The Ethics Of Software Development*
The software we build has an impact on millions of people, and while it can be empowering for many, it is often disempowering for many others. Many times we as developers don't really think through these issues, and that is really a shame because the work we do has enormous impact on people's lives, and that impact is very often in opposition to a lot of the values that we hold dear. This session will talk through some of these issues, and explain why it is so important that we think about how we affect the world, and try to frame our work in a way that meshes well with our own values.
In 1996 I was working at a startup in Chicago overhauling their horribly designed internal applications – order entry, lead management, customer registration, the works. Early on I got the entire admin team together to talk through how they work and what their day to day pain points were. At some point during this conversation, as I listened to their issues and mentally tabulated how to address them, I realized that the end point of this project would be that half the people in the room got fired.
This began a mental conversation with myself that continues to this day – What are the impacts of the software I build, not just on those who use it but on the community at large? How does my work affect the world? I think this is a critical conversation for all developers to have with themselves if they want to have a positive impact on the world (as I assume most people attending Open Source Bridge do.)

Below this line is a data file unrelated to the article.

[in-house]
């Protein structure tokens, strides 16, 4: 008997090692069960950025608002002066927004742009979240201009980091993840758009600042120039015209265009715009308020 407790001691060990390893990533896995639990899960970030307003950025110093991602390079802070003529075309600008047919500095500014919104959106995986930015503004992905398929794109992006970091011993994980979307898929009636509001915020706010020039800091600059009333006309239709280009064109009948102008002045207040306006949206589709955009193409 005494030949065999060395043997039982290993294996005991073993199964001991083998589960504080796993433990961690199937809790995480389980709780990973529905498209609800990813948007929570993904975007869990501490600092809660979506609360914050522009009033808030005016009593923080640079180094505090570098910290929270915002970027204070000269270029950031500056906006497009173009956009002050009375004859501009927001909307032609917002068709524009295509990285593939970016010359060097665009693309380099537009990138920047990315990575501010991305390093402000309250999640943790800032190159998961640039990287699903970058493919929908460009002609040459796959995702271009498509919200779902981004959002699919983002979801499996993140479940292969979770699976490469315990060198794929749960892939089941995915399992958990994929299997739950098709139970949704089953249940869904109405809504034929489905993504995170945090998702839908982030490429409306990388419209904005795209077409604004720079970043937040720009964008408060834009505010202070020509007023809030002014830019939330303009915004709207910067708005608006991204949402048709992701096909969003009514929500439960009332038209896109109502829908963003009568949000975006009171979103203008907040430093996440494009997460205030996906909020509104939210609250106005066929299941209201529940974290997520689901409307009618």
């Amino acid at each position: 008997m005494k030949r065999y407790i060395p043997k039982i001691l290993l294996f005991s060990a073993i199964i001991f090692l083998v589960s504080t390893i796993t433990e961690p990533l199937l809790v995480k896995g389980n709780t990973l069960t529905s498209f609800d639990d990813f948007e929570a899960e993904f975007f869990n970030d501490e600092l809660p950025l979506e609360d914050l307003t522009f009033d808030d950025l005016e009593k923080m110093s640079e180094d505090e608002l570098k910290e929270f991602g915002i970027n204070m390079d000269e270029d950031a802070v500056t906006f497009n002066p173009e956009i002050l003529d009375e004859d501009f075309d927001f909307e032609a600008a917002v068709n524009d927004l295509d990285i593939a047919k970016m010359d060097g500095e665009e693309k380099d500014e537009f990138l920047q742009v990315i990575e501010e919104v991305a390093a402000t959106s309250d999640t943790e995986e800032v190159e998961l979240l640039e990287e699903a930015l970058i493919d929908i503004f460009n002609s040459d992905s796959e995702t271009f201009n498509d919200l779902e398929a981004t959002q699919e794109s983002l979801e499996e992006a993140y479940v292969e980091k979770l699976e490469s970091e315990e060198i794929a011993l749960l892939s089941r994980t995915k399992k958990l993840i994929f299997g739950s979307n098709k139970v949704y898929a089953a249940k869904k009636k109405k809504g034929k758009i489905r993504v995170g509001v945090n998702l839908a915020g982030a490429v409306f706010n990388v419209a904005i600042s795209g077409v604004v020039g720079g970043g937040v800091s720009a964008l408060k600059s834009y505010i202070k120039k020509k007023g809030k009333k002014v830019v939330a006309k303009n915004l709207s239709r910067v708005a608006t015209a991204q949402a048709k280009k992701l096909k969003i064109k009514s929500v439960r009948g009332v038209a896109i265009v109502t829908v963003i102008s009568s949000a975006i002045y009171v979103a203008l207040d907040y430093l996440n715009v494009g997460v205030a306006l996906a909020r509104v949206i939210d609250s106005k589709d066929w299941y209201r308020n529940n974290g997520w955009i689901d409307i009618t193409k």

Note that this session will absolutely not be about laying judgment about what is or isn’t right and wrong, but more about taking the time to think through your own values and whether or not the work you do meets them. If not, how do you handle it? Every action has positive and negative impacts, which ones are you willing to live with? How can you find the work that represents the change you want to see in the world?
ethics, Development, change
I have speaking regularly at conferences for over five years, largely in the Drupal community. I have spoken at six DrupalCons, and countless DrupalCamps, largely around topics involving configuration management. Most recently I gave the keynote presentation at the Pacific Northwest DrupalCamp, Stay For The Community. The talk was not recorded, but I made a blog post version at https://medium.com/@heyrocker/this-article-was-originally-a-keynote-presentation-at-the-pacific-northwest-drupal-summit-in-5e7c7f93131b. I presented "Painting The Bikeshed: Lessons From A Drupal 8 Initiative Lead" at Open Source Bridge 2012.
Greg graduated from college in 1991 having majored in photojournalism and fine art photography. With the US in a deep recession and the future of publishing already on the verge of disruption, Greg was first to volunteer when his boss, the owner of a Chicago Real Estate newspaper, asked if anyone wanted to help move the paper’s database from Paradox for Dos to Paradox for Windows. He’s been in the software business ever since.
Greg is also a passionate pinball player, and has been participating in pinball tournaments for nearly 20 years. He is currently ranked 219th in the world. For some of his career he managed to marry his fascination with the game with his software engineering work, writing C++ code to run various games.
Greg makes his home in Portland, OR with his lovely girlfriend and their menagerie of animals.